"The Book of Nora" was a perfect ending to a brilliant series that never fully spelled out any answer to the most pressing questions.
The Leftovers Season 3 Episode 8 offered a happy ending, and that's something that didn't seem possible at the start. Where there was once sadness and gloom, there was acceptance and hope.
It didn't come easy, and the biggest price paid was time. But as the final minutes played out, it's unlikely anyone was going to stop to think back on it any longer. They'd paid their price, and it was time to begin again.
The ending was perfect for me. It reminded me very much of the ending of Contact. For so long Jodie Foster's character refused to believe anything Matthew McConaughey had to say about religion. She could not take what he had to say on blind faith, so much so that it drove them apart for many years.
The same was true of Kevin and Nora. Nora wasn't willing to hear the things Kevin saw or believed because as much as she loved him, her mind didn't expand in the same way as his. She could not and would not accept what he was going through to be anything but folly.
Without proof, it was nothing.
In the movie, when scientific Jodie went through the machine and had an adventure that lasted many hours but no time progressed at all, she had to prove to the world what she experienced was real. Matthew believed her without proof.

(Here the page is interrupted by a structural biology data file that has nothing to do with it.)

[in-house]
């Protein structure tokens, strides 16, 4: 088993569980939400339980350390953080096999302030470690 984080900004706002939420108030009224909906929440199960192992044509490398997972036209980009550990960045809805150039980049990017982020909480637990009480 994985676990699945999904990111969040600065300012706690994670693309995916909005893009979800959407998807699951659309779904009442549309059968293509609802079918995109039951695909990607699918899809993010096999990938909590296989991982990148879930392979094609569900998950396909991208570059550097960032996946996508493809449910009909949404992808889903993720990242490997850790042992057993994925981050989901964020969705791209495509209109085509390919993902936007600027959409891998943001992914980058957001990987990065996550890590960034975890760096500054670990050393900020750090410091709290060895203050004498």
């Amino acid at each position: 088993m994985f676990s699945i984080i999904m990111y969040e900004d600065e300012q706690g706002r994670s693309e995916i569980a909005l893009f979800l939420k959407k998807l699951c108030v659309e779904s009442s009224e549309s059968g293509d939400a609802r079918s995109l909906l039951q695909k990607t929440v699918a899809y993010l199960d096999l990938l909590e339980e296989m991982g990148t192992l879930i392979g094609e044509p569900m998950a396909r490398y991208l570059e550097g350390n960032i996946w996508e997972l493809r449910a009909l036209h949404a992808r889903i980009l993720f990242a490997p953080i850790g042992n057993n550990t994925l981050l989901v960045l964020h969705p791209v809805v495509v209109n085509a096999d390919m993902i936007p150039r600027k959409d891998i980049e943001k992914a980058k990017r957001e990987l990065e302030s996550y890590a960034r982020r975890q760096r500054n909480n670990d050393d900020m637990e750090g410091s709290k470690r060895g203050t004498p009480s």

Nora: And I knew that if I told you what happened that you would never believe me.
Kevin: I believe you.
Nora: You do?
Kevin: Why wouldn't I believe you? You're here.
Nora: I'm here.
Even so, we do not know if what Nora said she went through really happened. We, too, have to take her at her word. The only witness is dead. Matt succumbed to his cancer before we reached the end of our story, and we never saw Nora's fossil wheeled away.
We received just enough to question, and that is exactly what I expected of The Leftovers. It's what I'd expect of Damon Lindelof, certainly. After Lost, even if he's given the opportunity to spell out an ending, I don't think he will.
The beauty of a series like Lost and The Leftovers is to challenge the viewer and allow them to make their determination on the ending. As the series has always been about faith (not God, but faith), to spell anything out fully would feel cheap.
Instead, the finale was about exploring the importance of the relationships. The way Matt calmed his sister – and himself – while waiting for her trip by writing her a Mattlib obituary.
Nora: You drive me fuckin' nuts but you've always been a great gecko, Matt.
Matt: If I was a great gecko, I'd be trying to talk you out of this.
Nora: You're great because you're not trying.
I had forgotten about madlibs. As kids, we used to write our own and read them aloud, giggling, all the time. Seeing Matt and Nora reach back to their childhood to do that for comfort was very special.
Nora was still speaking with Matt right up until the moment she either held her breath here on our earth for the last time or until she called off the journey to the other side.
Cutting off the filming just as Nora shouted out left the trip open for debate. The surge forward in time to an angry looking Nora could have meant anything. By keeping the specifics of the journey for the end, the first thought was that she decided not to go.
After all, why else would Nora be here on earth as an old woman living in Australia? She didn't love Kevin enough to find him after she decided not to go through and make another life for herself.